• Their popular Everyday Account has no account or transaction fees, but if you add a debit card you’ll have to pay an annual fee after the first year.
  • They allow you to tailor your transaction or savings account with features suited to your stage in life (high school, university student, a graduate, a small business owner, retiree, etc)—which means a Westpac transaction or savings account can be customised.
  • Westpac operates 197 branches nationwide.
  • You might be noticing a trend because Westpac NZ’s Trustpilot score is only 1.4 out of 5. 

5. TSB

  • Wow! A New Zealand bank that’s actually New Zealand-owned? That’s TSB (Taranaki Savings Bank), headquartered in Taranaki (about 360 km southwest of Auckland). It’s not associated with the Scottish TSB (Trustee Savings Bank).
  • Holding their basic personal account (for transactions) automatically entered you into a monthly prize draw (to win a car). Savings account holders were automatically entered into a prize draw of NZ$25,000 per month. Sadly these were discontinued in March 2024. 
  • TSB’s range of products and services are basic but well put together. Their low-rate Mastercard is popular since its fees are the lowest in NZ (3% lower than their nearest competitor). 
  • The bank is a smaller player with only 25 branches across NZ. If you’re considering a TSB account, make sure there’s a local branch nearby.
  • Their Trustpilot score is underwhelming but still better than their competitors (2 out of 5).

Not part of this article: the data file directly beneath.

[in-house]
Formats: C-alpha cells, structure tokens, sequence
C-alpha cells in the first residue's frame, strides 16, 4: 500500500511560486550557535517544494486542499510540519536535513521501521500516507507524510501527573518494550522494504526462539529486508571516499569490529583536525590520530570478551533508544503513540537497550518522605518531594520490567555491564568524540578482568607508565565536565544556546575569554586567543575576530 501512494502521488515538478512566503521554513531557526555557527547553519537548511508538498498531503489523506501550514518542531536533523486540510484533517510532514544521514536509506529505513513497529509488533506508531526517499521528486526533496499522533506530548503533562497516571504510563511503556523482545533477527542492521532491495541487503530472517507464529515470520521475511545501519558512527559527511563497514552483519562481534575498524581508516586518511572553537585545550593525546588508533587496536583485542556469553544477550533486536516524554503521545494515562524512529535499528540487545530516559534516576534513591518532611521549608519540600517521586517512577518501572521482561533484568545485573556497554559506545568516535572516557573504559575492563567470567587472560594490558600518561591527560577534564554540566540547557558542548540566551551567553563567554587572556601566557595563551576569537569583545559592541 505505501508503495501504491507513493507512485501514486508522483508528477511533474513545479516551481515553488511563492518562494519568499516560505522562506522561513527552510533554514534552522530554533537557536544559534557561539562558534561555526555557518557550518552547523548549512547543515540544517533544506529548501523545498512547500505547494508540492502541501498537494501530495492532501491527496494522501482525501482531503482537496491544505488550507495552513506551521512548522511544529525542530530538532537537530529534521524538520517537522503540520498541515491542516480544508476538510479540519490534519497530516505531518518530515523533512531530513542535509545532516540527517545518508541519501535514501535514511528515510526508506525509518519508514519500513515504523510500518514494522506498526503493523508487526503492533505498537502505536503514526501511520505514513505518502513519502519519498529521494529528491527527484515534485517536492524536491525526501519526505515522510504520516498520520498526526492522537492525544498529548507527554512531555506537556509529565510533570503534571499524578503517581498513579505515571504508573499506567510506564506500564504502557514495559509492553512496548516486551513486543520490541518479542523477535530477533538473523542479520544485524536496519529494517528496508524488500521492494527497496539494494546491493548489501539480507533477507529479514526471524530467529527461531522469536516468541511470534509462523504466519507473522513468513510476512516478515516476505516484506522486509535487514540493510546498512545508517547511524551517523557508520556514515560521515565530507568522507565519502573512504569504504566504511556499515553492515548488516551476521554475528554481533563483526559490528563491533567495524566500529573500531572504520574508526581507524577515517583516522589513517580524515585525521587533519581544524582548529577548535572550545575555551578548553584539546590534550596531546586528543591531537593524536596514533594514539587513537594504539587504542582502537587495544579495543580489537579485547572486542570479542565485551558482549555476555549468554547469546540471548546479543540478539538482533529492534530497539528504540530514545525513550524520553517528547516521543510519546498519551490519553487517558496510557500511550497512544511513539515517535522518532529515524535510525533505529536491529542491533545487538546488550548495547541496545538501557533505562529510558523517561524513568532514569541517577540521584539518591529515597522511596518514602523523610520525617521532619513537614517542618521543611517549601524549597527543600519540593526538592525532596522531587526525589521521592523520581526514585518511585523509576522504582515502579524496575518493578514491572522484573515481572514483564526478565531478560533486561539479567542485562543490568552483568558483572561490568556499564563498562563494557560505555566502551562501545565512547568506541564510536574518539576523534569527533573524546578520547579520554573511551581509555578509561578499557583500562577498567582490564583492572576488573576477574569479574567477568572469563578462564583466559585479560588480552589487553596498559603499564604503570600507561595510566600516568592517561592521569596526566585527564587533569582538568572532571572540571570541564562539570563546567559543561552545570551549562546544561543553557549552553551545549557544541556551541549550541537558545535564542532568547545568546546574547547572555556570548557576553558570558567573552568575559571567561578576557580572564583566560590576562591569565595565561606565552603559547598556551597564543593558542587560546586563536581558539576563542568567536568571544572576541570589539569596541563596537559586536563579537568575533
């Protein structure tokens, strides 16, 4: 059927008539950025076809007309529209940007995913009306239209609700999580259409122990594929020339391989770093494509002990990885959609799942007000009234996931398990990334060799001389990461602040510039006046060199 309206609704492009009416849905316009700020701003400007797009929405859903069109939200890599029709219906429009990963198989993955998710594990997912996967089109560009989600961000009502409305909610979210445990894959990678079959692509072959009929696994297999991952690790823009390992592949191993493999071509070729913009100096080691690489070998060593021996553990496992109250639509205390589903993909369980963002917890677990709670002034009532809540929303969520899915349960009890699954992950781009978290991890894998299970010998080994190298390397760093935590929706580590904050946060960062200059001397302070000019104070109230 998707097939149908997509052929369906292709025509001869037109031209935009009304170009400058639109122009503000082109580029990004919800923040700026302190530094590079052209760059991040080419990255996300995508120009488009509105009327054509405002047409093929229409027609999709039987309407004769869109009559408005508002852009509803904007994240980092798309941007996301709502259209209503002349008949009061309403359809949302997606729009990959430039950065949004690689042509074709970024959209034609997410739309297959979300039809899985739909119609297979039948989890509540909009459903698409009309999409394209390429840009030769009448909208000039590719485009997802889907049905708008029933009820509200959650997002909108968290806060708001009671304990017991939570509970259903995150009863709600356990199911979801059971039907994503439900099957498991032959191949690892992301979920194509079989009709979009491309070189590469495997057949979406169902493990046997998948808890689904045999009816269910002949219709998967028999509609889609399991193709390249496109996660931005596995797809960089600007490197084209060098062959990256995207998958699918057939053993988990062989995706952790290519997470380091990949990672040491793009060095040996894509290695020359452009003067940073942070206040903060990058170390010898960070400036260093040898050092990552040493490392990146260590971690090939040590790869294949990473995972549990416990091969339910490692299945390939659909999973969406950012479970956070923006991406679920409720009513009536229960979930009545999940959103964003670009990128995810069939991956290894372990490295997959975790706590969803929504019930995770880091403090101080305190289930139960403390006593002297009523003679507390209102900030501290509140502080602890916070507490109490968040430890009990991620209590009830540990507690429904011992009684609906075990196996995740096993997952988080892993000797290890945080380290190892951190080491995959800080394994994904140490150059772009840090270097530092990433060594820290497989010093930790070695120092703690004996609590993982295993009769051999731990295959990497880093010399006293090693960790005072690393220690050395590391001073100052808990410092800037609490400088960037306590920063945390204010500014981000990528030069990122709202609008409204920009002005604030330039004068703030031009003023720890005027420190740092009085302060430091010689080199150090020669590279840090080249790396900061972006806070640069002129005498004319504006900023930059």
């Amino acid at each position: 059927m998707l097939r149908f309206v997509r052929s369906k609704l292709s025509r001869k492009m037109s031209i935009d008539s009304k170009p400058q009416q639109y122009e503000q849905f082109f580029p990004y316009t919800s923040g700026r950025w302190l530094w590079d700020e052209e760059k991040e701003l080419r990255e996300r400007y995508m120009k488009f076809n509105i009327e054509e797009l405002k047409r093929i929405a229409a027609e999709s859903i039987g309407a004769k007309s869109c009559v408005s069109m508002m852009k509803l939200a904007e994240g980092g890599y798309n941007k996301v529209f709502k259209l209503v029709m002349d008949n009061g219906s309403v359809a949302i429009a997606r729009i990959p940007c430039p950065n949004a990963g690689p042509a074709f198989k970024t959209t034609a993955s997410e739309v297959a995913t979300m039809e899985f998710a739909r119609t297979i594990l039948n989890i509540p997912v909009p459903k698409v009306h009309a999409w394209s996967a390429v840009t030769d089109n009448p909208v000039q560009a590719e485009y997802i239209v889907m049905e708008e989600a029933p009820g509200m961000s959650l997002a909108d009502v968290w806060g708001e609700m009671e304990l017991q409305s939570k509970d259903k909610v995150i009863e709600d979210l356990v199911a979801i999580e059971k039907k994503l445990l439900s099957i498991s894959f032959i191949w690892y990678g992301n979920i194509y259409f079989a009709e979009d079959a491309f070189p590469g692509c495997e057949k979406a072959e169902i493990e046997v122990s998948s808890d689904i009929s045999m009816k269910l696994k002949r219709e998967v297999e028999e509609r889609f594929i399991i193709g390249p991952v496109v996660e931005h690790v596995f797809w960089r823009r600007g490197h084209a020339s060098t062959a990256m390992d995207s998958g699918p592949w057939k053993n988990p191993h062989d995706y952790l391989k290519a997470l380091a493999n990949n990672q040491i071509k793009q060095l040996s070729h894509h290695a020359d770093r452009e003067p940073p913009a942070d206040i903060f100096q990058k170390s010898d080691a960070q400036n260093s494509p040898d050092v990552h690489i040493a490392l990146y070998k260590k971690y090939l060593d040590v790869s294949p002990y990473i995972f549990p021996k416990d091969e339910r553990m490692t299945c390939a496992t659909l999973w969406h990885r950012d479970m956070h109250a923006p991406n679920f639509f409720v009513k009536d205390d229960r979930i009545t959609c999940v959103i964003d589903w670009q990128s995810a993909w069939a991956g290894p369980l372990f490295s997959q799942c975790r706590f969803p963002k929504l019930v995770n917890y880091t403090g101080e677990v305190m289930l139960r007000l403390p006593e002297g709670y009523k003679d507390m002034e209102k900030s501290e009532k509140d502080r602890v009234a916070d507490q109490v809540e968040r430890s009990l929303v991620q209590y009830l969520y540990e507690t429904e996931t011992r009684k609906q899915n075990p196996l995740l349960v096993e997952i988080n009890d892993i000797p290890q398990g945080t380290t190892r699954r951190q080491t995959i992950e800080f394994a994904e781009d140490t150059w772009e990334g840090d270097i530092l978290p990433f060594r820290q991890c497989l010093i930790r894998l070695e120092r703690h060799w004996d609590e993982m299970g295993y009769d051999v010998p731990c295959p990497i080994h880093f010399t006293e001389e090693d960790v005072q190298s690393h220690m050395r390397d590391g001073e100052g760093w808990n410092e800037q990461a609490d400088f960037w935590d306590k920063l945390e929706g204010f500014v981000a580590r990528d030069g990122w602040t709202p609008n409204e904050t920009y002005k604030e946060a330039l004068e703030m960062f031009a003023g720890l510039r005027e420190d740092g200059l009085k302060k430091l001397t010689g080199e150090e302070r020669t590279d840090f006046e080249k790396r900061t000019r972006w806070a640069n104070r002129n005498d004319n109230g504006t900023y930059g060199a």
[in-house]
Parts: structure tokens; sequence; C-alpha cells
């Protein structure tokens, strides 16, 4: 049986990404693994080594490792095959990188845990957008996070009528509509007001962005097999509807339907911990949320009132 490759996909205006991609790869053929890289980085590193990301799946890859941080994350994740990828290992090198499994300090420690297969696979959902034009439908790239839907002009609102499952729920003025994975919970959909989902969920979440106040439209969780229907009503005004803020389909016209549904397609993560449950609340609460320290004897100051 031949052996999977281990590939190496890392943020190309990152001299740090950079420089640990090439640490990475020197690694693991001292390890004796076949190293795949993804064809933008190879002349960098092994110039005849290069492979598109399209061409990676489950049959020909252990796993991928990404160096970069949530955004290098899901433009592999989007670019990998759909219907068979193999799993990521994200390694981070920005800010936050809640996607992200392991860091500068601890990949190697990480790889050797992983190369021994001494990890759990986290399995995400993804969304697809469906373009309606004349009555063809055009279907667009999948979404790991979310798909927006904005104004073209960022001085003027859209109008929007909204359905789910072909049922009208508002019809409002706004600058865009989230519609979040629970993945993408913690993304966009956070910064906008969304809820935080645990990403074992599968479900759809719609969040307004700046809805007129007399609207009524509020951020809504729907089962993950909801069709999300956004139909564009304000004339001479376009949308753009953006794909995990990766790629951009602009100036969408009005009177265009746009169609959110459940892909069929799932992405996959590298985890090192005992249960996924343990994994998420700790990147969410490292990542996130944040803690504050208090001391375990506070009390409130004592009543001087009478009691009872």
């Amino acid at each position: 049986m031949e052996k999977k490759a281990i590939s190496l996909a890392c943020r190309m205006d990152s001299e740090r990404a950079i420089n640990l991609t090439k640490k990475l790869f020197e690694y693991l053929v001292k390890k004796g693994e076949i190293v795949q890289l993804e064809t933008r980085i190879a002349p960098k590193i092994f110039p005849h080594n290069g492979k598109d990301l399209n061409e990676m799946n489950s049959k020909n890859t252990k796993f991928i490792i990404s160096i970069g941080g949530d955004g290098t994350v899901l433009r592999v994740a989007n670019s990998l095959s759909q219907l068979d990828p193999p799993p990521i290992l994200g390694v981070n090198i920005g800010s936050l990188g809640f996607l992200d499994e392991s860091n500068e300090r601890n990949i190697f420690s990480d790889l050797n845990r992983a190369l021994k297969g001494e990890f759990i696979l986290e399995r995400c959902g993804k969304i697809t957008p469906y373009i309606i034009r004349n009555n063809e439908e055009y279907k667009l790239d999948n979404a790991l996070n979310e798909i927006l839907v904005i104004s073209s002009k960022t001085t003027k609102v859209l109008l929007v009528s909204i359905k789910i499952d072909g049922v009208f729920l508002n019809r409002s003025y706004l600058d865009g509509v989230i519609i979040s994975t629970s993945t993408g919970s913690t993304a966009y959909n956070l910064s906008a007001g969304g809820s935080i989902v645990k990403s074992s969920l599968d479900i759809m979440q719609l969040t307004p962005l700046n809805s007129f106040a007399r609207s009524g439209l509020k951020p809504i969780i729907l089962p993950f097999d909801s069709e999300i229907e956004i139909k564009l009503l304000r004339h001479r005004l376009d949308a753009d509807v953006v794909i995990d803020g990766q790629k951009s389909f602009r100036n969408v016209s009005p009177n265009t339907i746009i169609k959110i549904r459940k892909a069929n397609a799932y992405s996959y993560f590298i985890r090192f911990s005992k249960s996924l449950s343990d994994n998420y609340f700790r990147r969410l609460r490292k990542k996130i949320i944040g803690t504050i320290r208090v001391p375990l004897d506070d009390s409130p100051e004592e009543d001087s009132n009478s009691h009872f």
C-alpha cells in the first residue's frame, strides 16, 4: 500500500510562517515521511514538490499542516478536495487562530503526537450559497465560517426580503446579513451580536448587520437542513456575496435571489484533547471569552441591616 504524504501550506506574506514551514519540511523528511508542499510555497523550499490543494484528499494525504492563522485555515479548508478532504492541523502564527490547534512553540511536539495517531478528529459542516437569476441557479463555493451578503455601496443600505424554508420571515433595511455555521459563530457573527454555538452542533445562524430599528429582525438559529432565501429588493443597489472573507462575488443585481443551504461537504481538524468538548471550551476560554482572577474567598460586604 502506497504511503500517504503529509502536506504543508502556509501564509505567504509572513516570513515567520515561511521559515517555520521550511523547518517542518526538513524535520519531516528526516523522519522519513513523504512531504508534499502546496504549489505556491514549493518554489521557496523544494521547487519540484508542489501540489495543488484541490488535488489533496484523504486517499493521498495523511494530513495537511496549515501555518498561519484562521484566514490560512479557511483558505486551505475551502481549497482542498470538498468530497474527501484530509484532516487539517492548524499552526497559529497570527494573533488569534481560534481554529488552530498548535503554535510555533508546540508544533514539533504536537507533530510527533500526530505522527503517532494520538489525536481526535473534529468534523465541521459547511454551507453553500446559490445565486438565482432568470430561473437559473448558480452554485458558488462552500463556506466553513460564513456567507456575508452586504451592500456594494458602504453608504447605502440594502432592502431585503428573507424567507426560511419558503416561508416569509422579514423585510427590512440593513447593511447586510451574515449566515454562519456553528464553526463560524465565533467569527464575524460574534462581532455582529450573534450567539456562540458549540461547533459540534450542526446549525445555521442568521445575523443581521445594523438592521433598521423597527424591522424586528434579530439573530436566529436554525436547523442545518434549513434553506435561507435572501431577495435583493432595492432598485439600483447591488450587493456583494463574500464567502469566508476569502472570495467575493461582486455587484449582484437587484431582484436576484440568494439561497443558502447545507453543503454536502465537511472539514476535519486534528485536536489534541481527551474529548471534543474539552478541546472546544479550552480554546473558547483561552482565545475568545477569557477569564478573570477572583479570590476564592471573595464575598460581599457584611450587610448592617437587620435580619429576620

6. Kiwibank

  • Kiwibank is another 100% NZ-owned bank. It was actually set up by the New Zealand government in 2001 to break the stranglehold that the big banks had on customers. 
  • Their plain Free Up account comes with no account-keeping fees. There’s no minimum balance, and you have the option of getting a Visa debit card or an EFTPOS card (which can’t be used for online purchases). They also have a range of savings accounts that need a notice period before you can withdraw (e.g. 90 days).
  • Kiwibank has some 60 branches across New Zealand (and like most big banks, are rapidly closing branches in smaller towns). 
  • Unfortunately, Kiwibank is another bank with a shocking Trustpilot score (1.7 out of 5)

7. Heartland Bank

  • Heartland is a new player and has only been operating as a bank since 2012. This NZ-owned bank was previously a building society.
  • Their YouChoose account offers a decent 0.50% interest rate (per annum) for each dollar in your account. There are no monthly fees or setup costs.
  • Similar to TSB, Heartland offers a solid range of products, even if there aren’t as many as other banks. 
  • Home isn’t where the heartland is since there are only 9 branches in New Zealand.
  • At least the bank has an okay Trustpilot score! If 2.3 out of 5 is an okay score, that is.

Best banks for savings in New Zealand 


  • We’re choosing Heartland as one of the best banks for savings due to their Digital Saver account.
  • This account provides an interest rate of 5.00% per annum (no fees or minimum monthly deposits).
  • You’re eligible for one free withdrawal each month (since this is a savings account). 

Rabobank New Zealand

  • Rabobank is a small NZ-based bank (owned by a Dutch parent company) with superior savings.
  • Their Noticesaver plan pays an interest rate of 5.40% per annum. This figure is more impressive when you realise there’s no minimum investment amount, setup or account-keeping fees.
  • You must give the bank 60 days’ notice to withdraw funds from your Noticesaver account. 
  • They have 27 branches across NZ.

Booster Savvy

  • Booster Savvy isn’t actually a bank, but an investment fund. Your funds are kept securely and invested to maximise returns (while guaranteeing the amount you’ve deposited).
  • You use it like a bank, in that you receive a debit card and can access cash as needed.
  • Booster Savvy provides a variable interest rate (5.00% per annum, if not higher). They make their money by charging a small fee (capped at 0.4%). 
  • There are no physical branches for Booster Savvy, and all interactions are totally online.